After a negative experience with a mentor, I found it difficult to trust colleagues. My journey in nursing education has been a relatively solitary one. There were times when I felt overwhelmed and should have asked for help, but I did not reach out. When I started my current position, I met supportive colleagues who have given me valuable advice. I have grown to realize the importance of mentorship, and hope that I can help beginning nurse educators get started in their careers in academia.


Ignite:

When did you realize you were where you wanted to be and how did you feel?


Heather:

I realized that I was where I wanted to be when I was invited to be a part of the nursing department’s simulation committee. Revising the department’s mission and vision for simulation made me feel like my input and expertise were valued. Collaborating with colleagues to create a new future for our department excites me!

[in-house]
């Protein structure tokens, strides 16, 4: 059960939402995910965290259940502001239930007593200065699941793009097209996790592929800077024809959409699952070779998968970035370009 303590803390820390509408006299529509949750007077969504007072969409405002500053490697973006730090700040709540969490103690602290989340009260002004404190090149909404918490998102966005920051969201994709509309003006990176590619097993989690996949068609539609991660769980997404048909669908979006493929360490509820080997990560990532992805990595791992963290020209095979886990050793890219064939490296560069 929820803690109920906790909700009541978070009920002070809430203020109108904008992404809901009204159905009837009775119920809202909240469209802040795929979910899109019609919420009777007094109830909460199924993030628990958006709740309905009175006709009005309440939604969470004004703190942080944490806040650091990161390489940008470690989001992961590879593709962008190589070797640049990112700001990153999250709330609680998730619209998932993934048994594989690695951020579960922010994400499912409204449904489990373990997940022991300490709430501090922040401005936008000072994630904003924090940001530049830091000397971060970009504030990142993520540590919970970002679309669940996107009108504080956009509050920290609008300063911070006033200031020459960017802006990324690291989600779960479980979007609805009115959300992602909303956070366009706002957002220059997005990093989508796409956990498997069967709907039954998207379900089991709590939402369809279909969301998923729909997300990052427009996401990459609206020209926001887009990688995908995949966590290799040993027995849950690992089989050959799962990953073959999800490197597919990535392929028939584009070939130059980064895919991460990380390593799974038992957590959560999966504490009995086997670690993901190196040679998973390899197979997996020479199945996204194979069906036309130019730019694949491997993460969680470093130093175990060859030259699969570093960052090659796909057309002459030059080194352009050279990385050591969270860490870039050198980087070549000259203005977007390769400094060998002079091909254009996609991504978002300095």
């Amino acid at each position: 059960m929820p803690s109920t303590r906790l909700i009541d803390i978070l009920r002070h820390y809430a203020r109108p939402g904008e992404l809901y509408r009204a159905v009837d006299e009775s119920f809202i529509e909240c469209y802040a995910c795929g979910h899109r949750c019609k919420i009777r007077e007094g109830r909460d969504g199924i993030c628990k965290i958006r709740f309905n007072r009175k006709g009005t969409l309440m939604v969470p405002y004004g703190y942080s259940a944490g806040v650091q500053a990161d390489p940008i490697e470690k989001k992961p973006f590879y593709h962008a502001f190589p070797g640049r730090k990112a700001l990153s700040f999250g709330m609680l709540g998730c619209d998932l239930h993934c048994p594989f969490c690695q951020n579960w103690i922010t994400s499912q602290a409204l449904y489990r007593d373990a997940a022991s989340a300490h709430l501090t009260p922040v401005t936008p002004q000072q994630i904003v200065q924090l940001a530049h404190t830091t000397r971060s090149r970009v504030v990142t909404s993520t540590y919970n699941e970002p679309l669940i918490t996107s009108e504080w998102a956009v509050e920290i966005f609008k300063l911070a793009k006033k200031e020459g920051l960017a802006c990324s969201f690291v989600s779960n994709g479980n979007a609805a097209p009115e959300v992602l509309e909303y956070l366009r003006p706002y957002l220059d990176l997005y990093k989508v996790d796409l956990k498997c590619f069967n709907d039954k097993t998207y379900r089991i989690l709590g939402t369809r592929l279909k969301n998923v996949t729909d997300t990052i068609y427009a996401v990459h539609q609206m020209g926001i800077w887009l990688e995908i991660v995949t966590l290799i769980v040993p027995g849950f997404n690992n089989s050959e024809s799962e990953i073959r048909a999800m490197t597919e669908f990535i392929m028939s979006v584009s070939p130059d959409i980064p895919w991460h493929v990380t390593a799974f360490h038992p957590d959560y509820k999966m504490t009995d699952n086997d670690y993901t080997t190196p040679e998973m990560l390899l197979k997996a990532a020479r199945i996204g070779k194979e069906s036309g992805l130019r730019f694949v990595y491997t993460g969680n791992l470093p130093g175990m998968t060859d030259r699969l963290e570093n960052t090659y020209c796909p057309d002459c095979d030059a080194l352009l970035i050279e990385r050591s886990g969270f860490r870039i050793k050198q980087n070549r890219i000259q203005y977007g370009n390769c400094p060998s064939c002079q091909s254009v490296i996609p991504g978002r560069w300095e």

Ignite:

If a nursing student approached you and asked for your advice, and you had just a few moments to engage with them, what would be your best tip?


Heather:

Keep holding onto your “why” or the reason you want to be a nurse. It will keep you moving forward when you feel like you want to quit.


Ignite:

Is there anything else you would like to share?


Heather:

I became a nurse educator at an early point in my career. I realized I wanted to be a professor as a new graduate nurse, and set up a plan to reach my goal. If you are interested in becoming an early career nurse educator, stay focused on your goal but be flexible about how you get there. Say yes to every teaching opportunity possible. Each experience will help you hone your craft.


Connect with Heather

Heather can be reached via Twitter @Magenta173